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  1. a shelter, coop, or small shed for sheep, pigs, pigeons, etc.
  2. British Dialect. a cottage; small house.

Origin of cote1

before 1050; Middle English, Old English cote (feminine; cf. cot2)


verb (used with object), cot·ed, cot·ing. Obsolete.
  1. to pass by; outstrip; surpass.

Origin of cote2

First recorded in 1565–75; origin uncertain


noun, plural côtes [koht] /koʊt/. French.
  1. a slope or hillside with vineyards.
Dictionary.com Unabridged Based on the Random House Unabridged Dictionary, © Random House, Inc. 2018

Examples from the Web for cote

Contemporary Examples

Historical Examples

  • The Doves, as long as he was silent, supposed him to be one of themselves and admitted him to their cote.

  • You are free now, and you will go back to your Cote and be happy.

    Eve to the Rescue

    Ethel Hueston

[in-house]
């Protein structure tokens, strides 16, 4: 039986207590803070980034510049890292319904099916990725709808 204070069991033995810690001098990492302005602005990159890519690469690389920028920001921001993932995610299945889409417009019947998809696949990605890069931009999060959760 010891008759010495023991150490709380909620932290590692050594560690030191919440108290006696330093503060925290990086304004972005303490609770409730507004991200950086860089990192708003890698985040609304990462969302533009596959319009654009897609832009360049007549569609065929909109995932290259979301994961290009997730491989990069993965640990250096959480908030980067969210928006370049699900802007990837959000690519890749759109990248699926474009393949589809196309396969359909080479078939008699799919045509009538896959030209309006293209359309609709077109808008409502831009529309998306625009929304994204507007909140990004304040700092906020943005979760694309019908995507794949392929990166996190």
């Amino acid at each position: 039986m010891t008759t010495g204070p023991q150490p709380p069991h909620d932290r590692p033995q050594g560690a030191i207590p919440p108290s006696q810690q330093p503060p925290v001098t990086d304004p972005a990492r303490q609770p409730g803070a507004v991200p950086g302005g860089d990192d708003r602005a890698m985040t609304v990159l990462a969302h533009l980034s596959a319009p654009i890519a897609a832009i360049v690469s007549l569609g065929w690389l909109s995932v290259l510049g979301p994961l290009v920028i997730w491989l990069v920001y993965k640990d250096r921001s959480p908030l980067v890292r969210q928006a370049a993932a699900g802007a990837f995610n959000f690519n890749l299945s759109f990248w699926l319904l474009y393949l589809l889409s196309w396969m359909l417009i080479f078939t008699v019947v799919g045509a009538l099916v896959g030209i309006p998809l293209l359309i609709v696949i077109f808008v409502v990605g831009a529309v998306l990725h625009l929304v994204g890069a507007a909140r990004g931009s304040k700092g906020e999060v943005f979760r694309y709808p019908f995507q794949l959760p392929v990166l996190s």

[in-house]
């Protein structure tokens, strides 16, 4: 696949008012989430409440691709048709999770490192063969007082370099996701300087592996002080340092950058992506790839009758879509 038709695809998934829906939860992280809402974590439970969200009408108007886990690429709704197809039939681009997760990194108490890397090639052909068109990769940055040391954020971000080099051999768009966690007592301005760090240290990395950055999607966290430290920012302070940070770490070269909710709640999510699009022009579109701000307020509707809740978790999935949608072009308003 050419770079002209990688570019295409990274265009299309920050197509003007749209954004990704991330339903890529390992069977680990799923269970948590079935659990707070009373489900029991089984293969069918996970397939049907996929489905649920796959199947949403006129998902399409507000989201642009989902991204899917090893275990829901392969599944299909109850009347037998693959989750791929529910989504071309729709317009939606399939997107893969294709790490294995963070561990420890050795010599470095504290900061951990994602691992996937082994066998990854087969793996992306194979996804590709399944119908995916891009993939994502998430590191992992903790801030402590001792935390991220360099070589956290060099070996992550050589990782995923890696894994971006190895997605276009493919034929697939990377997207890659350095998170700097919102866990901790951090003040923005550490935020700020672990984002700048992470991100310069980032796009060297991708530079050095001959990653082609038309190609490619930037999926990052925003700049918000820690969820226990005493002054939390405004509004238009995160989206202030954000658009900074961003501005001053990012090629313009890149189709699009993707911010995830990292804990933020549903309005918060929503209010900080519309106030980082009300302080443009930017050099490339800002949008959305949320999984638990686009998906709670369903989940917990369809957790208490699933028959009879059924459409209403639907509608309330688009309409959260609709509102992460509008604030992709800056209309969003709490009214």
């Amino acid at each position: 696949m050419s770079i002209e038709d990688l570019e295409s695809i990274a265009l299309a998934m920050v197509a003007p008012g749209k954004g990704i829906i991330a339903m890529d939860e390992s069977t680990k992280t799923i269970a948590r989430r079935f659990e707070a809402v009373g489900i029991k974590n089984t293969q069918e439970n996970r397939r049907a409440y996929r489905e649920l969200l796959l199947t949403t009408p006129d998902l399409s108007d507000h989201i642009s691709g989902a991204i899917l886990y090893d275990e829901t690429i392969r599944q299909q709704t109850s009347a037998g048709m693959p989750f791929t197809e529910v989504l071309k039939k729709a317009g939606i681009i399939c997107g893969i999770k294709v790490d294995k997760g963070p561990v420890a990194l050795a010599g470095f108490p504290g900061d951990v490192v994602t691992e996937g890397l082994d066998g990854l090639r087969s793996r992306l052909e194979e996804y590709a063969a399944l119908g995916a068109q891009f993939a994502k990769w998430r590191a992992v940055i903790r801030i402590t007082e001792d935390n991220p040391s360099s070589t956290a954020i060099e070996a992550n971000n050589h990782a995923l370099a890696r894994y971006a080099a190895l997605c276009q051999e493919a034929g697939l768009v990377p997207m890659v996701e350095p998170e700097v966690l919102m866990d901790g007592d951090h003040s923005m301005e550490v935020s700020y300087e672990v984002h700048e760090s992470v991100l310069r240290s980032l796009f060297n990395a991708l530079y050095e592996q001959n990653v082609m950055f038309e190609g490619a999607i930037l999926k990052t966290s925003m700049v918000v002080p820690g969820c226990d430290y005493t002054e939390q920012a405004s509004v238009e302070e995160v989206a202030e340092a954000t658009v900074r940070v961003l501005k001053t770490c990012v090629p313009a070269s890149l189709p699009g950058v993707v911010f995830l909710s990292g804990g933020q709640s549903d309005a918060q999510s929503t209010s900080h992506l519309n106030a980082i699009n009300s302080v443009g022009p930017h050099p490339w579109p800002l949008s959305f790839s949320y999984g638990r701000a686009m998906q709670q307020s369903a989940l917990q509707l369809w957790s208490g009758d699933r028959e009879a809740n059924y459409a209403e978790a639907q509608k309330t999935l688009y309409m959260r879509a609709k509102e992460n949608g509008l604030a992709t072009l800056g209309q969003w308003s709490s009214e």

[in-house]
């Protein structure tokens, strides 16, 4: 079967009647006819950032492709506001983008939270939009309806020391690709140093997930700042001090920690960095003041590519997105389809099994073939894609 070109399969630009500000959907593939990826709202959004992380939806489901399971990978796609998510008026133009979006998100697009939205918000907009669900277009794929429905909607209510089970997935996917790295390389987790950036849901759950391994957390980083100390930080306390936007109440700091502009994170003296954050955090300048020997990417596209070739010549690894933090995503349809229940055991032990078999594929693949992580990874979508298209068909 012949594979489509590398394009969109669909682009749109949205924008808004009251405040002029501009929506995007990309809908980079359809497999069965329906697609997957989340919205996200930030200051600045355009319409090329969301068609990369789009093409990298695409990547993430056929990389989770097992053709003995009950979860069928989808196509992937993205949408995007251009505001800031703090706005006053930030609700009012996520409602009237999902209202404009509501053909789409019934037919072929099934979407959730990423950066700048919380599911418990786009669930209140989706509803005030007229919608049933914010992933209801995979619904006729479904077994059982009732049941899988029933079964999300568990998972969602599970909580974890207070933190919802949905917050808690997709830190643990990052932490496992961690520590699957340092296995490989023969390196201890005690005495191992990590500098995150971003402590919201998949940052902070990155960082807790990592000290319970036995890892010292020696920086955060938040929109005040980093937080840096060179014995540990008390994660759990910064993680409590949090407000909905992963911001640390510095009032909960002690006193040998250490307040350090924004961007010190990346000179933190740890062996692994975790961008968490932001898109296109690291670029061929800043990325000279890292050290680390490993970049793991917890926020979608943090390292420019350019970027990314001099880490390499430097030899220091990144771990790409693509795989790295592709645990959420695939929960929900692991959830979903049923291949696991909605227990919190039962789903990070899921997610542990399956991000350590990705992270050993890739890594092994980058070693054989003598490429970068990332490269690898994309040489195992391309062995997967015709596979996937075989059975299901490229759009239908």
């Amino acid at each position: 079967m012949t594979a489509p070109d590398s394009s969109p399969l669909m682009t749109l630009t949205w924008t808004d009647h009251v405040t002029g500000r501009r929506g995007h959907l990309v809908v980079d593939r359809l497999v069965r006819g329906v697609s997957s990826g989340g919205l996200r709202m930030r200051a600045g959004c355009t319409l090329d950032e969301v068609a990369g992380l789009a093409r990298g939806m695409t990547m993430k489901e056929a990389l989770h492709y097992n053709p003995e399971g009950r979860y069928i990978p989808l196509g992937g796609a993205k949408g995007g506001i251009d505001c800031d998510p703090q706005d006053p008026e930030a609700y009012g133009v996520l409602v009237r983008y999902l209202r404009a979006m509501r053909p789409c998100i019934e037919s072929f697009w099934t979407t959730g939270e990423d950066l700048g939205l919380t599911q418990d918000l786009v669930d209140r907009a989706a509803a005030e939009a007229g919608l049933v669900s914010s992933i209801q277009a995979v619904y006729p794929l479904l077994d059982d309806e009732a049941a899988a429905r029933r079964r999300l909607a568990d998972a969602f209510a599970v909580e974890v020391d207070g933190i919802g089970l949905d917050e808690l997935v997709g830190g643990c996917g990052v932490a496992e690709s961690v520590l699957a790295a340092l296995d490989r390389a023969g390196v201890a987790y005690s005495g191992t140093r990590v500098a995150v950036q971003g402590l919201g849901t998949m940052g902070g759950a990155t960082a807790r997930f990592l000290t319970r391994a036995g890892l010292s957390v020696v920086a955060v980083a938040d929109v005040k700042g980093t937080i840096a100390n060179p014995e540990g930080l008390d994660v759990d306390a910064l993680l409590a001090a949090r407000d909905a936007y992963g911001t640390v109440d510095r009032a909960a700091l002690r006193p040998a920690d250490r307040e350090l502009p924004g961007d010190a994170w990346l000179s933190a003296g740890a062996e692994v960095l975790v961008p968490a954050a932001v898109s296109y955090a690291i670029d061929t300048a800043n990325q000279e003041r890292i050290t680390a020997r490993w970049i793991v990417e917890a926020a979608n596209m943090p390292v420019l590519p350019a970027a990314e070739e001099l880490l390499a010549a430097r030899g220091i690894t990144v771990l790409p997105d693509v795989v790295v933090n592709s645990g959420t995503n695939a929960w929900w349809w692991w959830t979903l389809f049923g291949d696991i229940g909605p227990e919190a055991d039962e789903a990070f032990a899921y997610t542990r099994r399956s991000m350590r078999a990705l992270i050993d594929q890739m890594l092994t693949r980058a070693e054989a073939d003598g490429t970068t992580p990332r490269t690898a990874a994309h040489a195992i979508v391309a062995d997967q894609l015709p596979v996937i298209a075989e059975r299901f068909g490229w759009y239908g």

• I was up at the Cote for you, and Mrs. Severs said you were here.

    Eve to the Rescue

    Ethel Hueston

  • Why did he not set his back to the wall and go on, cote que cote?

    Lord Randolph Churchill

    Winston Spencer Churchill

  • In my mind his life-story ended with his death at the Cote Dorion.

British Dictionary definitions for cote



    1. a small shelter for pigeons, sheep, etc
    2. (in combination)dovecote
  1. dialect, mainly British a small cottage

Word Origin

Old English cote; related to Low German Kote; see cot ²


  1. (tr) archaic to pass by, outstrip, or surpass

Word Origin

C16: perhaps from Old French costoier to run alongside, from coste side; see coast
Collins English Dictionary - Complete & Unabridged 2012 Digital Edition © William Collins Sons & Co. Ltd. 1979, 1986 © HarperCollins Publishers 1998, 2000, 2003, 2005, 2006, 2007, 2009, 2012

Word Origin and History for cote


Old English cote, fem. of cot (plural cotu) "small house, bedchamber, den" (see cottage). Applied to buildings for animals from early 15c.

Online Etymology Dictionary, © 2010 Douglas Harper